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The Last Hours of Ancient Sunlight

by Thom Hartmann

listed in environmental

[Image: The Last Hours of Ancient Sunlight]

"In the 24 hours since yesterday, over 200,000 acres of rainforest have been destroyed in our world. Fully 13 million tons of toxic chemicals have been released into our environment. Over 45,000 people have died of starvation, 38,000 of them children. And more than 130 plant or animal species have been driven to extinction… And all since yesterday." This is the first paragraph of the Introduction to this book written by Thom Hartmann in 1998. No doubt the figures would be different today. No doubt they would be much higher.

This life-changing book has a quote on the front cover by Neale Donald Walsch saying "One of the most important books you will ever read in your life." Such a recommendation has almost certainly been made by other people about many books in the past without real justification. This time it is true.

The book is divided into three parts. In Part I Thom outlines in detail, with considerable evidence, exactly how serious the world's current environmental and social predicament is. He explains how, as far as the world's resources are concerned, we have been living off capital rather than income and how if we continue in this fashion, the approaching exhaustion of resources will result in an escalation of global warming, world-wide starvation and increasing military instability. He also explains clearly how such a serious situation can be almost completely ignored by most major governments and the majority of the population of the western world; who effectively have their heads in the sand.

This collection of cold facts is necessary for us to grasp the full significance of what is happening. As Thom puts it so clearly. "On the altar of short-term profit, before the false gods of consumerism, we are plundering the world and putting our children's future at risk, and even most educated people don't realise how or why it is happening."

In Part II Thom looks at how we got ourselves into this mess. He explains that the problems are caused primarily, not by technology or anything specific that we do, but by our culture and our view of the world. He suggests that understanding this and changing our perspectives is the key to finding a lasting solution to the problems we face.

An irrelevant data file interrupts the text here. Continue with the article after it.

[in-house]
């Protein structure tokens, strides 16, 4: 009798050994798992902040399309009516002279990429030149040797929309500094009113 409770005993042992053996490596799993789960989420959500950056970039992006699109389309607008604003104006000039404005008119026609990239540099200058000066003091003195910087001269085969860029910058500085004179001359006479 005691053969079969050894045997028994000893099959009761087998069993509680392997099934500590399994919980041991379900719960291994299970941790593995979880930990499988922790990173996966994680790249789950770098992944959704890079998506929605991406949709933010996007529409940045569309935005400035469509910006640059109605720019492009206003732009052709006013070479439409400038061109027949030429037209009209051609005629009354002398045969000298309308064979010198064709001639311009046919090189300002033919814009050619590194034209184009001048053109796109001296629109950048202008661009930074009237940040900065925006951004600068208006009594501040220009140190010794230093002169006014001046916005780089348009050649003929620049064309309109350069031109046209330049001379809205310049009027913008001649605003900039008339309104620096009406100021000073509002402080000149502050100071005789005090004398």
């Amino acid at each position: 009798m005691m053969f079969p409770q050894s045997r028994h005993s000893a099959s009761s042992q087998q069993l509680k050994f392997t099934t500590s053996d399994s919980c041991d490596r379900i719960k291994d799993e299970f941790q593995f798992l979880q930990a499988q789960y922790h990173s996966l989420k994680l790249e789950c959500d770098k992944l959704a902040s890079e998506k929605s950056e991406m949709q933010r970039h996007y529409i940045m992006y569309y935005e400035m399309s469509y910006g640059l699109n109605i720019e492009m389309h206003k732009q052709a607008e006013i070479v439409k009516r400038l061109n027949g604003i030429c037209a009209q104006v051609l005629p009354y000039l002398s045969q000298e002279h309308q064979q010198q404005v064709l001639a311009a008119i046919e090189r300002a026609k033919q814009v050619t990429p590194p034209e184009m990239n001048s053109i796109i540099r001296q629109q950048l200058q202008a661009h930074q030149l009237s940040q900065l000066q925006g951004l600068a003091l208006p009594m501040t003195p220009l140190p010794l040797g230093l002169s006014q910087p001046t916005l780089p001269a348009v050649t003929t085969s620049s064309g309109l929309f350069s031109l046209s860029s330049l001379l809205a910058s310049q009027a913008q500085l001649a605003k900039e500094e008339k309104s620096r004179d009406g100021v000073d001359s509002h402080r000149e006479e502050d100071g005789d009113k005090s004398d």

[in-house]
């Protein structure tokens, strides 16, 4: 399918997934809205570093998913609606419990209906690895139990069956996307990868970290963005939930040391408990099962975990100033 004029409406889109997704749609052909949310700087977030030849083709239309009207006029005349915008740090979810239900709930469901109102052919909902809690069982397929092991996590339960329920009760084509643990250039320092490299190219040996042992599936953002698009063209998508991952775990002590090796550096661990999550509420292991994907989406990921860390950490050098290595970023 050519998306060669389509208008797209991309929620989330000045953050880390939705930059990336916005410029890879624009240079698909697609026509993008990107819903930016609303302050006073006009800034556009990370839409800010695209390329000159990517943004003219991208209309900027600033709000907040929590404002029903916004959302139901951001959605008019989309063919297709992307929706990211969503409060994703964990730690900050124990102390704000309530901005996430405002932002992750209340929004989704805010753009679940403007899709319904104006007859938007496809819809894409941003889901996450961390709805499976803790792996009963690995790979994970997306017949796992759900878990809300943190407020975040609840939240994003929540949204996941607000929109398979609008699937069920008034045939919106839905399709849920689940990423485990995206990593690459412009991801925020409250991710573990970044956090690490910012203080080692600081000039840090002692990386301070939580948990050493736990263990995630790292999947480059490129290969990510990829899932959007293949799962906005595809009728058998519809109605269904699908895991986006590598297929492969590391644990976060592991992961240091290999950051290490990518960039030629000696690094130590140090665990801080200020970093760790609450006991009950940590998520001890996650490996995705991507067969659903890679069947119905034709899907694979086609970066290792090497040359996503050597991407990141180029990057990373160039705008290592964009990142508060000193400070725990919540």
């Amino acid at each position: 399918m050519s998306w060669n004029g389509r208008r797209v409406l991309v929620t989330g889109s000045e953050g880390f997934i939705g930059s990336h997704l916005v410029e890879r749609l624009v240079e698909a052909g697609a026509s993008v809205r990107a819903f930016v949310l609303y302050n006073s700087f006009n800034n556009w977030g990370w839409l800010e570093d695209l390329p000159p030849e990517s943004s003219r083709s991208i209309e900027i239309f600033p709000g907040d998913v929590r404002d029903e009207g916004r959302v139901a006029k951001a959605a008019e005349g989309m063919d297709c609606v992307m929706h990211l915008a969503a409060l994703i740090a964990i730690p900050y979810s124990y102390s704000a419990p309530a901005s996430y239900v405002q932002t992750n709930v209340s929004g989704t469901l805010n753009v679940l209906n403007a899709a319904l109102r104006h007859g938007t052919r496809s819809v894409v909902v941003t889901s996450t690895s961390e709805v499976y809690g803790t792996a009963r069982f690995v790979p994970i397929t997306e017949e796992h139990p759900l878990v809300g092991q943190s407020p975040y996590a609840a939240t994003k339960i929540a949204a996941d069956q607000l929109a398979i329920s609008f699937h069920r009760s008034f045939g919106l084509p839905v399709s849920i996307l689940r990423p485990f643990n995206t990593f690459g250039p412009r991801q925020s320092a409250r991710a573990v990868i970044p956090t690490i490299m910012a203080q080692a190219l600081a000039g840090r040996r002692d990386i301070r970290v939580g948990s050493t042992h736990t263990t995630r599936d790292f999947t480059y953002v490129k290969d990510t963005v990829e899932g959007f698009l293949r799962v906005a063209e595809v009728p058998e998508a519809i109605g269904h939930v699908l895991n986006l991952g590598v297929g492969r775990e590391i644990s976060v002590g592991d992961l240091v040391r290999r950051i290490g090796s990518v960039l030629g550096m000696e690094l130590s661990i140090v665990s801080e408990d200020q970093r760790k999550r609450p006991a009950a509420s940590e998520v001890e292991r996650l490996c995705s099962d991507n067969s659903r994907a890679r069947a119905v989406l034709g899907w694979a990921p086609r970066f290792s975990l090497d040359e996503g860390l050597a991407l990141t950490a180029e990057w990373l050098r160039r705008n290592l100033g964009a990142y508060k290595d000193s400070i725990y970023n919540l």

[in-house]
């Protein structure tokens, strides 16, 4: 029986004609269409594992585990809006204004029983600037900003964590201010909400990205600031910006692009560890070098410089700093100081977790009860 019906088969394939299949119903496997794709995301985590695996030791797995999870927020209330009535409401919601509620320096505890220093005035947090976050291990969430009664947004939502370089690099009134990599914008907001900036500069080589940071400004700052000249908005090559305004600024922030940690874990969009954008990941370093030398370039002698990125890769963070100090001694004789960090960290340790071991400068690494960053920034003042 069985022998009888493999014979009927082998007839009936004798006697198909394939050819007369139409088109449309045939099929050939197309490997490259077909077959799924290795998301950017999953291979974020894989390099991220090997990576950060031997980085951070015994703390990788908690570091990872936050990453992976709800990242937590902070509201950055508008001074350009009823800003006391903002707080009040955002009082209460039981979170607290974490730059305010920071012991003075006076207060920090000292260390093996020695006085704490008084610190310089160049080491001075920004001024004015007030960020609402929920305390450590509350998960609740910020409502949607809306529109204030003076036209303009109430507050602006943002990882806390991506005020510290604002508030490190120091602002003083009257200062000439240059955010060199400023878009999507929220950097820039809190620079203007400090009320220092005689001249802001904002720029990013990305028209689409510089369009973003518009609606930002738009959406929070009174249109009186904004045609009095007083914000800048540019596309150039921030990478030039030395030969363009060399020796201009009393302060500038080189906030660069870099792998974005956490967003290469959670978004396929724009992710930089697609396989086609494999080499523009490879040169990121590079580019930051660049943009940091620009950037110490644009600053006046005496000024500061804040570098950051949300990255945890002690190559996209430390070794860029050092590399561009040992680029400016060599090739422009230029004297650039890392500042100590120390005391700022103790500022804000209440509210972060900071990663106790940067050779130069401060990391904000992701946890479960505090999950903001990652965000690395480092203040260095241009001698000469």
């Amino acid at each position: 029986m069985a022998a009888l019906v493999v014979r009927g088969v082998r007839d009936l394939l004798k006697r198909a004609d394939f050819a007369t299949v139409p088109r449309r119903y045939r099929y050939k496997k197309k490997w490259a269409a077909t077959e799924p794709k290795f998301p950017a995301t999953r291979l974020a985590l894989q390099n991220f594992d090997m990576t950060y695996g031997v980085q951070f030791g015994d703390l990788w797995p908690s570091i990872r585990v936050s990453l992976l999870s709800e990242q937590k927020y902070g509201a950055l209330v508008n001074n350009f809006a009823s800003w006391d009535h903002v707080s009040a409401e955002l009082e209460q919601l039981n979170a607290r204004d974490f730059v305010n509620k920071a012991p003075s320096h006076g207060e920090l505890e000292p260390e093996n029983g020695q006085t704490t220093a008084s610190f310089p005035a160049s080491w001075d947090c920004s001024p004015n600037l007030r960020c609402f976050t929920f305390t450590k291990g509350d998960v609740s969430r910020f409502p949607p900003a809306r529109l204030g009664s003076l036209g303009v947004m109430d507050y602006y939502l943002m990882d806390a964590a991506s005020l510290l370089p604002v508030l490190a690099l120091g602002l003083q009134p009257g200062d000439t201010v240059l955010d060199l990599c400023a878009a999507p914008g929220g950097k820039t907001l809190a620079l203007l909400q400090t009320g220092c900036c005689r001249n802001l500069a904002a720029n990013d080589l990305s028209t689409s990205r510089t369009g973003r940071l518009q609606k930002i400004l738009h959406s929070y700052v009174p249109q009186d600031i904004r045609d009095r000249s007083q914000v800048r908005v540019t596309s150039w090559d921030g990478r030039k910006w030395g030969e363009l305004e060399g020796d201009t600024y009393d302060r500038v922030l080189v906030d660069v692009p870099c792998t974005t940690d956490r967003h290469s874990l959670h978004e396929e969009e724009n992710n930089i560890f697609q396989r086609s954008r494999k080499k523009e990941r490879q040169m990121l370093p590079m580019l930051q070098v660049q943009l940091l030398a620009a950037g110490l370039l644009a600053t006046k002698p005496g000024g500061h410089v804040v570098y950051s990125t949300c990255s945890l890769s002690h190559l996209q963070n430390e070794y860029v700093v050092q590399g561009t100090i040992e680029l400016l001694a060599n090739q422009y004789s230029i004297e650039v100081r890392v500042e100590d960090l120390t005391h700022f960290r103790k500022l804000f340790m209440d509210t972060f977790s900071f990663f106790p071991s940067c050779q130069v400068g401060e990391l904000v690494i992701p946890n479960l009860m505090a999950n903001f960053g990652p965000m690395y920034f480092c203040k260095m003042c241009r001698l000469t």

Books on the coming ecological collapse are numerous. Scientists have been pleading with governments and consumers for many years to open their eyes and change their ways. All to absolutely no avail. Where this book is different is in the solutions suggested in Part III. This last part of the book is partly, but not solely, a call for personal responsibility. It also offers a powerful and inspiring "prescription for behaviour" which it is within the abilities of each of us to follow. These changes will enable us to live in a sustainable way in harmony with nature, resulting in personal enrichment, spiritual growth and peace of mind as well as the restoration of the planet.

If Parts I and II are deeply unsettling and depressing, Part III is like a beacon of hope. In this section Thom suggests a number of simple and powerful ways of changing our lives and our ways of thinking so that each one of us can positively make a difference.

Once again to quote from the cover, this book is "A call to consciousness combining spirituality and ecology that offers hope for the future." This book has a message which we ignore to the peril of ourselves, our children and future generations. I wholly endorse Neale Donald Walsh's urging in his Afterword to " Get it (the book) now. Read it immediately. It will inspire and excite you. For it will show you in real life terms just what one person can do… Quote it everywhere. Buy 10 copies and give them away. Don't let this call to action go unheard."

Susanna Riviere
Hodder & Stoughton

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